Exhibit assignments

The development of an online exhibit as coursework offers students the opportunity to engage with object- and media-centered learning. Exhibits provide authentic learning experiences that can potentially engage with a wide range of audiences. Students explore their subject matter through the curation of images, videos, audio recordings, and objects in a collection, selecting the materials that best tell the story students wish to tell. The process of curating an exhibit gives students opportunities to not only describe objects in detail but also to interpret and contextualize those objects with descriptive writings. Exhibits allow students to creatively express and apply their knowledge within a format that can build upon the rich collections at Princeton and contribute to the University’s intellectual community through a multi-faceted, media-rich project.

Learning goals

  • Exhibits provide opportunities to draw connections between objects and to tell stories through their selections. Students can explore these connections and explain their curatorial choices.
  • Online exhibits offer opportunities to interact with Library and Art Museum staff and with digital materials. Students also gain exposure to professional settings in academia that they might not otherwise interact with in a college course.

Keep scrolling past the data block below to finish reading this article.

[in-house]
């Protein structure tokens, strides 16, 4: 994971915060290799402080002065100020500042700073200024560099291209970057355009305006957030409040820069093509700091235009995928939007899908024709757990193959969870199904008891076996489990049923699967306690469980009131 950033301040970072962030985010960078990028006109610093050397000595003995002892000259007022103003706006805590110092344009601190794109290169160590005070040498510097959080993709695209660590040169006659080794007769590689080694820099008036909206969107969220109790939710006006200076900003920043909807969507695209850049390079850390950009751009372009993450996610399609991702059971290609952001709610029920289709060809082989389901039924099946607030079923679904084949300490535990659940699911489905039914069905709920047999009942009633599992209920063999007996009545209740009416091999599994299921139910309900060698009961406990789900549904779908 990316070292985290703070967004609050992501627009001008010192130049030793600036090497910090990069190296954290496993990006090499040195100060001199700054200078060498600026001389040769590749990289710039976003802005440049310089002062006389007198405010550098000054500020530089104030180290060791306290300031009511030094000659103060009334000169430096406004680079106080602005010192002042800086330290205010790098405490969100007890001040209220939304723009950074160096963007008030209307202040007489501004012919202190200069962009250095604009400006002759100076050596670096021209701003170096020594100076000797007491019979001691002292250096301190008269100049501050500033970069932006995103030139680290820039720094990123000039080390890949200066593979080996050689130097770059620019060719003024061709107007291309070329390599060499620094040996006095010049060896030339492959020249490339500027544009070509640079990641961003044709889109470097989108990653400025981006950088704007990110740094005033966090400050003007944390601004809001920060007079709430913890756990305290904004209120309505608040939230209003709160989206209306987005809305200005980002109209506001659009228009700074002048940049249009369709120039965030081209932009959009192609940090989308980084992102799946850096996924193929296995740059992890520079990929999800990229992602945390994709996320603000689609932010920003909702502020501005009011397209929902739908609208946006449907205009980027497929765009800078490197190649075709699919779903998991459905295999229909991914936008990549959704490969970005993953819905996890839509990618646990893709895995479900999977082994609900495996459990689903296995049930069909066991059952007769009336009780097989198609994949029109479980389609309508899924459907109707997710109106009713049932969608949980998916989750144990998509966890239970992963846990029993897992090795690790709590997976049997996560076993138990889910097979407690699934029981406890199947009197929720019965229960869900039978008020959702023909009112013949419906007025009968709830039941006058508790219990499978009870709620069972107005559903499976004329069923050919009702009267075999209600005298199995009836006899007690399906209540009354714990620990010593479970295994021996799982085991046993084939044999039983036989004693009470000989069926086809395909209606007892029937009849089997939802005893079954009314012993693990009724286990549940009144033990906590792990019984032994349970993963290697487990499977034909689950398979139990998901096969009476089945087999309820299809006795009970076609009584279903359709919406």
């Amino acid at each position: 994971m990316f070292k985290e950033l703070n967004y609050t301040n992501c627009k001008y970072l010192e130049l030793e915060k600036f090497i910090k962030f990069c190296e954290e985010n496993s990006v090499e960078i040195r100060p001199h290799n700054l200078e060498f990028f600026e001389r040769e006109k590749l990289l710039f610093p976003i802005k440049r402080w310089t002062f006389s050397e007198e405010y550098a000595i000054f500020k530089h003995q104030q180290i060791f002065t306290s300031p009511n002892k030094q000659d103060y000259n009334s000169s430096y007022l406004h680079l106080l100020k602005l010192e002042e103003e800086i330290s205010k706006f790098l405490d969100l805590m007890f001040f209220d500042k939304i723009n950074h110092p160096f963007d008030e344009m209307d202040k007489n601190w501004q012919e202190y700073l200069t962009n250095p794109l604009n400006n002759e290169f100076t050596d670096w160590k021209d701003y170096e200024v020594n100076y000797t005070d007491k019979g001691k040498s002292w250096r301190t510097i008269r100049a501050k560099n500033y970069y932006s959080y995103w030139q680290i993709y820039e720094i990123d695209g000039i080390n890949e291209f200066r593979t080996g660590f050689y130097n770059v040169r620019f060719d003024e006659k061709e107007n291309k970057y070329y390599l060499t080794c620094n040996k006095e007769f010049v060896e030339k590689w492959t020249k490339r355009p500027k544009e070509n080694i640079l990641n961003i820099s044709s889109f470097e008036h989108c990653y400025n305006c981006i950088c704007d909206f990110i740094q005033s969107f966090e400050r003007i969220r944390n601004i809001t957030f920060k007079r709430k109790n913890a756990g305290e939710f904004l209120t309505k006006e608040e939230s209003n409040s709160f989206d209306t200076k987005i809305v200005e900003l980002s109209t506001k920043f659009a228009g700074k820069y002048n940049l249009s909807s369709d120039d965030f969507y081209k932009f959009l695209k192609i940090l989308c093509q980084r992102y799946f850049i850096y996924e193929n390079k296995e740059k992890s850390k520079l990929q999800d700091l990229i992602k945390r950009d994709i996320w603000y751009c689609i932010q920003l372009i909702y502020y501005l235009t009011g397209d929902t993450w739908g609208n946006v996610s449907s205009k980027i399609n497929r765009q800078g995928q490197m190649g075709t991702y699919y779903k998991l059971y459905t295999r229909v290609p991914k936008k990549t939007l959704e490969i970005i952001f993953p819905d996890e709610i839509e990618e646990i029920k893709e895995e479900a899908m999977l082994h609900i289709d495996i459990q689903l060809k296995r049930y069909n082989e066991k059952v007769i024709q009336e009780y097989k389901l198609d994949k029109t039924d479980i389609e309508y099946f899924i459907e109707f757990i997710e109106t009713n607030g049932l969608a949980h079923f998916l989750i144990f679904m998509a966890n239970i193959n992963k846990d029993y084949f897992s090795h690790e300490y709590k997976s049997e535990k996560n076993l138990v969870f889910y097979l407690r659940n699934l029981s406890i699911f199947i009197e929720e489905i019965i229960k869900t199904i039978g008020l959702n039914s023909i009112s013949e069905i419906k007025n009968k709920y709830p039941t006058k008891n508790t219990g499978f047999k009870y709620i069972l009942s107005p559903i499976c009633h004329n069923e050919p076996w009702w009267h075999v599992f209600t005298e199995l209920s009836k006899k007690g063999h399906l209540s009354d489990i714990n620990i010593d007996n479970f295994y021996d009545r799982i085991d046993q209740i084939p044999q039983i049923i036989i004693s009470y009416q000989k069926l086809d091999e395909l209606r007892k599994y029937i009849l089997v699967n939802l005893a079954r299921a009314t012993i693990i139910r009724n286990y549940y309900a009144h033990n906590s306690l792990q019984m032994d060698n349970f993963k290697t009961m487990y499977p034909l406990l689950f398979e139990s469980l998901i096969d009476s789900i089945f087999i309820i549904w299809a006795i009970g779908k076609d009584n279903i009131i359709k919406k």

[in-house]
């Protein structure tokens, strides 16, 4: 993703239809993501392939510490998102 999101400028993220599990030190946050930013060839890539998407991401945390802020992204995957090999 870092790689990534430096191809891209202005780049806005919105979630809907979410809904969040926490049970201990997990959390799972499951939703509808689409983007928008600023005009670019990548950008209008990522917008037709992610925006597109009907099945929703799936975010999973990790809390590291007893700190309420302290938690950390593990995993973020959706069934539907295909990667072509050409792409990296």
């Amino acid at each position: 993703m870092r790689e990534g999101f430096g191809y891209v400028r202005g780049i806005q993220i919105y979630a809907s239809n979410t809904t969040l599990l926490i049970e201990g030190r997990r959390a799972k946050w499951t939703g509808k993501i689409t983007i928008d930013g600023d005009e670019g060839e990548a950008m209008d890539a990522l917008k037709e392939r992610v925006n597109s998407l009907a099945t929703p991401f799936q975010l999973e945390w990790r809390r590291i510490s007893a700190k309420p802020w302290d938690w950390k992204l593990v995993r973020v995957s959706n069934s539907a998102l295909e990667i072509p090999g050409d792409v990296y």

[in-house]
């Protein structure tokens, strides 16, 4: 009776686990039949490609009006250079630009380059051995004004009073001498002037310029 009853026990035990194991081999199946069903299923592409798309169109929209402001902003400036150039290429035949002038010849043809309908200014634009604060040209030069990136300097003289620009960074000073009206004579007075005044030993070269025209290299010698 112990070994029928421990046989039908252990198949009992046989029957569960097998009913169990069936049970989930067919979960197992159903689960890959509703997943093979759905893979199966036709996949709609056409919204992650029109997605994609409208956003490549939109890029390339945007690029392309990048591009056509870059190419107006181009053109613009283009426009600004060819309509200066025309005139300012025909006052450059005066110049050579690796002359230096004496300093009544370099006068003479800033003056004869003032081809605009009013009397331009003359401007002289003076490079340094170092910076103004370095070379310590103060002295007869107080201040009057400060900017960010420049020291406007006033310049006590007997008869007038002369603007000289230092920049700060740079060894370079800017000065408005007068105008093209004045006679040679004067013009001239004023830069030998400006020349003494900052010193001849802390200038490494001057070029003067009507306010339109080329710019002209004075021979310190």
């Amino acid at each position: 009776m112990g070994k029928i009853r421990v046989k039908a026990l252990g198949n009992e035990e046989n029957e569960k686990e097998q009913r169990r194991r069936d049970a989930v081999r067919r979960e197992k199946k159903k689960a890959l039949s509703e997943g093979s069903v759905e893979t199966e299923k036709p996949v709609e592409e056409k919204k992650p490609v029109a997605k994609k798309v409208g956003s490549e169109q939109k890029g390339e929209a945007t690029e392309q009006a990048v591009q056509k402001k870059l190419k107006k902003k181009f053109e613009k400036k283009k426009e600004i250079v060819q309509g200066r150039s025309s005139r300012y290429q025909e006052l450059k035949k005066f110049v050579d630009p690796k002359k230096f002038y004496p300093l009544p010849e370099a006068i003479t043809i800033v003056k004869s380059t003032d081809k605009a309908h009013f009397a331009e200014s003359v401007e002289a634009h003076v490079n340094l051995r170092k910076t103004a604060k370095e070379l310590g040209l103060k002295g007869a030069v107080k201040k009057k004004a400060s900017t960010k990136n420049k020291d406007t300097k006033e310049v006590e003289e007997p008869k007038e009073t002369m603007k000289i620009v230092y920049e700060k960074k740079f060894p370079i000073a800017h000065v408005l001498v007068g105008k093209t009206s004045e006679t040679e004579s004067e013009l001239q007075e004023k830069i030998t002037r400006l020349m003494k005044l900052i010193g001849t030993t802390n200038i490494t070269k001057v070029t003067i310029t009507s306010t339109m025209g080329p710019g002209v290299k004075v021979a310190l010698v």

Considerations

  • Exhibits are often designed as group projects. As with all group projects, it is important to communicate how you will evaluate student work. Create a rubric that outlines your assessment goals and consider having students develop a self-reflective document that tracks their contributions and growth.
  • It might be necessary to restrict access to the exhibit due to copyright restrictions. Despite this, expect students to emphasize the importance of the audience and the audience’s prior knowledge.
  • Digitizing materials can be a time-consuming and tedious process. If possible use existing digitized materials such as those found in Princeton’s Digital Repository (DPUL) or on the Princeton University Art Museum website.
  • Many cultural institutions are making their collections available in the IIIF (International Image Interoperability Framework). This standard allows, and indeed facilitates, the re-use and collection of existing digitized materials.

Student preparation

Creating an exhibit usually requires an online platform that is specifically suited to the purpose. Some class time dedicated to learning the tool will likely be necessary.

Rubrics and resources